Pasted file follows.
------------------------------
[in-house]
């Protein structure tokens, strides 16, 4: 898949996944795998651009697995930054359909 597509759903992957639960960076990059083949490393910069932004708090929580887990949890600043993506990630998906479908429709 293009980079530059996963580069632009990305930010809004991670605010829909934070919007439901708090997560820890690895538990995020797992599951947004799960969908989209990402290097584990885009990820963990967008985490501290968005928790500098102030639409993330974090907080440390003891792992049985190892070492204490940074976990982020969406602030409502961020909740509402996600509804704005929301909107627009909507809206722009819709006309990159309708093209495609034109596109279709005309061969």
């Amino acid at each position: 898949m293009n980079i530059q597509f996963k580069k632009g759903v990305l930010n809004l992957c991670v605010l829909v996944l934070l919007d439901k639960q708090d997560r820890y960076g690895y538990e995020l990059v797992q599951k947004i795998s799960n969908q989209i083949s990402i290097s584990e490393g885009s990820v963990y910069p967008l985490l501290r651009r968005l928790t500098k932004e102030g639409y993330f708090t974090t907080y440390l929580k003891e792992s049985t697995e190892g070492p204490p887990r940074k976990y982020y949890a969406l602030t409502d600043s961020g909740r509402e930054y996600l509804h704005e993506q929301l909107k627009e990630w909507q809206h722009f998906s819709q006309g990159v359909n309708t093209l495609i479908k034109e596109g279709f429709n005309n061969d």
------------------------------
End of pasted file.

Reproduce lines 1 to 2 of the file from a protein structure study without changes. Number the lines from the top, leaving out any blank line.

[in-house]
């Protein structure tokens, strides 16, 4: 898949996944795998651009697995930054359909 597509759903992957639960960076990059083949490393910069932004708090929580887990949890600043993506990630998906479908429709 293009980079530059996963580069632009990305930010809004991670605010829909934070919007439901708090997560820890690895538990995020797992599951947004799960969908989209990402290097584990885009990820963990967008985490501290968005928790500098102030639409993330974090907080440390003891792992049985190892070492204490940074976990982020969406602030409502961020909740509402996600509804704005929301909107627009909507809206722009819709006309990159309708093209495609034109596109279709005309061969």